by: Tony Thomas Updated:
GWINNETT COUNTY, Ga. - Two Gwinnett County parents accused of starving their child to death are now trying to control custody of their other children.
Channel 2's Tony Thomas was the only reporter in the court as the drama played out.
Thomas says for now, the two children, ages 1 and 3, will remain in a foster home as the state tries to decide what is in their best interest. Both grandmothers are seeking custody of the children.
In court, the attorneys for Eman and Tiffany hammered away at the reasons they believe grandmother Robin Moss should not be allowed to intercede in the custody battle.
The lawyers insisted the 51-year-old did not have any income, reliable transportation or a home big enough to bring in and care for two growing toddlers. Attorney Wesley Person also said Moss was not close with the children.
"What is (name withheld)'s favorite color?" asked Moss.
"I don't know what her favorite color is. That's why I said I want to get to know them," said the grandmother.
"What's (name withheld)'s favorite color?" Moss asked about the second child.
"I don't know, but I know he loves cars," the grandmother responded.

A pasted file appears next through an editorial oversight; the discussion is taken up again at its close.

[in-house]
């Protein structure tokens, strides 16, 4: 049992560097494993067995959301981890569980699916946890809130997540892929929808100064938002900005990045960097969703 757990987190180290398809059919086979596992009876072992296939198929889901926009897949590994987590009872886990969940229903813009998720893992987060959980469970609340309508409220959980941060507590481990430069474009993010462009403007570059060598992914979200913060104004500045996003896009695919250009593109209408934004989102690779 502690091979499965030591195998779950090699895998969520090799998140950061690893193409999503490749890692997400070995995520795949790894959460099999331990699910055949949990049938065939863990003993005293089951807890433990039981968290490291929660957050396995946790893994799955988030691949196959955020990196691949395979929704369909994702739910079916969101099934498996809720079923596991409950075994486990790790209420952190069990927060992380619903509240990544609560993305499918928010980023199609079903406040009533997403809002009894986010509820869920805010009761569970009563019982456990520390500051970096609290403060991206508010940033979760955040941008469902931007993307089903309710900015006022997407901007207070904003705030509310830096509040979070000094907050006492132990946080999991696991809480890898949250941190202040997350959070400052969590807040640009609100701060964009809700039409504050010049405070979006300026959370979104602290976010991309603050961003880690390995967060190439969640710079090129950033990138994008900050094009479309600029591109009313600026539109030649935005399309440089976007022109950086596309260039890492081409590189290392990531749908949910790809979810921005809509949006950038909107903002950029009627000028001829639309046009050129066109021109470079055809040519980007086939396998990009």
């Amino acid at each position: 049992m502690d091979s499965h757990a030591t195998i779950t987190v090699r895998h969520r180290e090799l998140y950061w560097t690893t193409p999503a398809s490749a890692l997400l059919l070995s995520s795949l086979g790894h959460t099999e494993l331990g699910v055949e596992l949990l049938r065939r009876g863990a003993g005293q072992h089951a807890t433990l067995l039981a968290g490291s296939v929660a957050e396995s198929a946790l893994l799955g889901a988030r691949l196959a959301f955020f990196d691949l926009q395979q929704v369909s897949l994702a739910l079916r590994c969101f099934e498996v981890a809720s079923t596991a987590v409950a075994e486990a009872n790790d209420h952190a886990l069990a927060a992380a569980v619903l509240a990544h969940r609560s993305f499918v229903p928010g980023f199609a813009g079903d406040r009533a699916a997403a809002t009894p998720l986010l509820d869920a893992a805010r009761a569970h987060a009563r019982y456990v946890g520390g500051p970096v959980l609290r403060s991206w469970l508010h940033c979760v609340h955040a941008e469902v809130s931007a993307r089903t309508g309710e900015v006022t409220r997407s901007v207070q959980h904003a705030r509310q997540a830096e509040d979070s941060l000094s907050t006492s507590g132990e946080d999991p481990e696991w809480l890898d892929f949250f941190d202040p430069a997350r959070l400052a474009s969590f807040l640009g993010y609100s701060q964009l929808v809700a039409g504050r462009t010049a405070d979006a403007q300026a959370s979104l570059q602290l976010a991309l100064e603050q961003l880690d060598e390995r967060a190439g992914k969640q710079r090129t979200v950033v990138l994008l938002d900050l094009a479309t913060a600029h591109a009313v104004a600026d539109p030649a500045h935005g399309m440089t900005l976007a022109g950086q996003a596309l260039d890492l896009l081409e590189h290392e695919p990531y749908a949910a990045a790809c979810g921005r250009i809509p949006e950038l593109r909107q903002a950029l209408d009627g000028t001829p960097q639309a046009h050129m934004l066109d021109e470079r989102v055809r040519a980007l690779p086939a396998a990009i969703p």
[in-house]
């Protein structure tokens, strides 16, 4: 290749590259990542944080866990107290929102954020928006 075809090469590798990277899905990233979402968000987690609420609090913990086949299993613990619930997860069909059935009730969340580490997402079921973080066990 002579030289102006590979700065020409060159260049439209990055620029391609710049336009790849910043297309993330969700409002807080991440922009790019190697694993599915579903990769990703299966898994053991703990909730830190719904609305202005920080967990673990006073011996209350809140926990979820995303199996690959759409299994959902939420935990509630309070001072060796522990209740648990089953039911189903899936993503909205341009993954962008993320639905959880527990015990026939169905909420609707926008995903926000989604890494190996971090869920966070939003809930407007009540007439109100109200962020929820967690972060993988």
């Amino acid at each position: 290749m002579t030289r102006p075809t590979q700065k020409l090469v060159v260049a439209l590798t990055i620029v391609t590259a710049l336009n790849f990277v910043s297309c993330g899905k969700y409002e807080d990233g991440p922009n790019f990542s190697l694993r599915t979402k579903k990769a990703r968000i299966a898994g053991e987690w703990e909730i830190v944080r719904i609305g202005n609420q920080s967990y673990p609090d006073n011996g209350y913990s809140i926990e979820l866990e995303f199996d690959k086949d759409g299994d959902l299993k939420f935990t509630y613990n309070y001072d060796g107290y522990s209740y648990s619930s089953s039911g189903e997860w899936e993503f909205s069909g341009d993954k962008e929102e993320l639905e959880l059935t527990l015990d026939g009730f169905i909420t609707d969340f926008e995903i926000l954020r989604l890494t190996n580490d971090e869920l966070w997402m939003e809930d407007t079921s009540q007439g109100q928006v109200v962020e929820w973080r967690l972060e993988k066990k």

Moss told the judge she ultimately wants to adopt the two children if the state will allow.
"I want them with me. Christmas is almost here and I want to spend time with my grandchildren," she said.
Both Robin Moss and the children's maternal grandmother sat side by side in the small juvenile courtroom. Both want custody.
A few feet away, the two accused of murder were seen outside of the jail for only the second time since their arrests.
Prosecutors are deciding whether to seek the death penalty after the two allegedly starved 10-year-old Emani Moss to death over a period of weeks, then tried to burn her body in a trashcan to hide the crime.
Emani lived with Robin Moss for part of her life before the Division of Family and Children's Services directed her back to live with her father and stepmother.
The children's maternal grandmother never spoke in court today since neither parent objected to her involvement.
For now, the children remain in the custody of the same state agency that has fired or punished seven workers for lack of action in Emani's case.
"I don't want my grandchildren in the system. They shouldn't be in the system." Robin Moss told the judge.
Judge Robert Waller has ordered a private investigator to look at both of the grandmothers' living conditions. He has set a January hearing to determine, along with DFCS, where the children should live.
Eman and Tiffany Moss remain jailed in the Gwinnett County Detention Center. A grand jury is expected to hear a proposed indictment against them in the next few weeks.